Ten Questions With: Mike Given


We are lucky to have an inspiring group of Endos and Mike Given is the perfect example. His fitness journey is truly motivating—losing 90lbs, becoming a lifelong runner and raising money for cancer while preparing for the NYC Marathon. Makes you want to put on those running shoes, right?

Mike was nice enough to take some time out of his busy training schedule to answer a few questions for us:

  1. How did you begin running?
    I had been running on and off for years, but never really kept with it. Two years ago I lost 90 pounds by eating better and less, doing lots of cardio exercise, and got in the best shape of my life. The gym and elliptical machine were getting pretty boring, so I started running again and haven’t stopped since.
  2. What has been your greatest running accomplishment to date?
    Training for and racing my first 5K with my eleven year old daughter. We started the Couch-to-5K training program and did every single workout together, whether one of us wanted to lace up the shoes and get out the door or not. I’ve run over a thousand miles since then and finished races at much further distances, but this was my first real training program with a set goal in mind. Accomplishing that goal with my daughter and crossing the finish line together, made it extra special.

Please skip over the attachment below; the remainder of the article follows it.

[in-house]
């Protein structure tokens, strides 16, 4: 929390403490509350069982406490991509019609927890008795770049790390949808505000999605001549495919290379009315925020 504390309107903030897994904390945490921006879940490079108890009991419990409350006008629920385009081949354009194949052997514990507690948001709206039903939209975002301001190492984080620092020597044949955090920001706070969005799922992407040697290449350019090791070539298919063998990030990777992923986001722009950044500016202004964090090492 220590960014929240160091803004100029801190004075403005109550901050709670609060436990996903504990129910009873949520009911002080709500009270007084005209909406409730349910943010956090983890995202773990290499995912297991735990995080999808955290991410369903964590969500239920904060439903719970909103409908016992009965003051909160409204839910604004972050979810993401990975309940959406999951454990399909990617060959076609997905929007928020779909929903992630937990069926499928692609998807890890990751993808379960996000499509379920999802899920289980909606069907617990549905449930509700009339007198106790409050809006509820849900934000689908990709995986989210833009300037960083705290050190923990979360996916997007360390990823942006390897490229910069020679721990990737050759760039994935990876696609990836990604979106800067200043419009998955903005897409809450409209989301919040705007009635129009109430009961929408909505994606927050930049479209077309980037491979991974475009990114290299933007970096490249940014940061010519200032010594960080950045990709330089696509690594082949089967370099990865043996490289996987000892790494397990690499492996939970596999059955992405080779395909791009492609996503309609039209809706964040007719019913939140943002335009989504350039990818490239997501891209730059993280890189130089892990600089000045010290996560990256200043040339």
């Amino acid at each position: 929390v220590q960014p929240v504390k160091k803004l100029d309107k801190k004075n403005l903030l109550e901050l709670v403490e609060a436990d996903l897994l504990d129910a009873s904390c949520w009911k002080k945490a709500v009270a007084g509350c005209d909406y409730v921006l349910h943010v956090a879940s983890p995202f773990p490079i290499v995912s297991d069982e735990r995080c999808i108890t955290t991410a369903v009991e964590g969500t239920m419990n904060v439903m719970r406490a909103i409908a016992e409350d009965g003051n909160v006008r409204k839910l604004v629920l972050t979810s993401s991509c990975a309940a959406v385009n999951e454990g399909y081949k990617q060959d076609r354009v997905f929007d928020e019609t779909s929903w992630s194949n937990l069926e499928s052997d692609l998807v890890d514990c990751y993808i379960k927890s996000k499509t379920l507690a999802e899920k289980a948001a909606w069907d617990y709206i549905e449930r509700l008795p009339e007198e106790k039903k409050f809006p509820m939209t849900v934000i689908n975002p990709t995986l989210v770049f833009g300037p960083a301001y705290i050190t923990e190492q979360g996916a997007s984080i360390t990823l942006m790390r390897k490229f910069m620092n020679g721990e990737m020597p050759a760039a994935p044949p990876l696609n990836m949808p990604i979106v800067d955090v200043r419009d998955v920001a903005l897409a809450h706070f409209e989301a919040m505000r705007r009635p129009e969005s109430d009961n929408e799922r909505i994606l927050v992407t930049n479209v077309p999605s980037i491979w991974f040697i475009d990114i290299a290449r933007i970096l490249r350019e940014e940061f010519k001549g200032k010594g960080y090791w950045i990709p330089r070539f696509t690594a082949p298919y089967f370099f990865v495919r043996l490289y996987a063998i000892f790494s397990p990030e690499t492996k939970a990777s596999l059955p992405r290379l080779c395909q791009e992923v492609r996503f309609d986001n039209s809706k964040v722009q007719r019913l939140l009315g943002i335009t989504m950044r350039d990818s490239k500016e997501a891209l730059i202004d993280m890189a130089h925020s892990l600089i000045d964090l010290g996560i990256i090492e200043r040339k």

3. Have you experienced any setbacks with your running goals?
    I had an IT Band flare up in my knee about six months ago that sidelined me for a few weeks. When that got better I developed runner’s knee on the other leg. Looking back, I now view these developments as a positive, because they made me focus more on my running mechanics, proper stretching, and working core strengthening exercises into to my training. I haven’t had any aches or pains since.
  4. What was your motivation to become a charity runner?
    My father was a champion of volunteerism, charity, and giving back to our community. He got involved in youth sports when I began Little League baseball, and then continued for the next thirty years as a coach, board member and league president. He also helped grow the program, so more township children could participate. He passed away far too soon at age 57, after a battle with cancer, I want to follow the example he taught me and be a similar role model to my own children. I am running the 2012 New York City Marathon in his honor and will to continue to do my part by running for various charities in the future.
  5. Can you tell us a little about the charity you’re running for in the ING New York City Marathon?
    Fred’s Team was named in honor of running legend and co-founder of the New York City Marathon, Fred Lebow. While being treated at Memorial Sloan-Kettering Cancer Center in 1991, Fred jogged down the hospital hallways, determined to run to raise money for a cure. Fred encouraged runners competing in that year’s New York City Marathon to solicit donations for each mile they ran. The response was overwhelming: More than $650,000 was raised to benefit Sloan-Kettering. In 1992, Fred asked for donations to his own New York City Marathon run, the final of his storied career before succumbing to brain cancer. Inspired by this one remarkable idea, Fred’s Team has grown to include thousands of dedicated athletes and novices alike, competing in hundreds of events worldwide, raising millions of dollars each year. Since 1995, the team has raised more than $49 million dollars to fund pioneering research that saves lives and brings hope to countless men, women and children.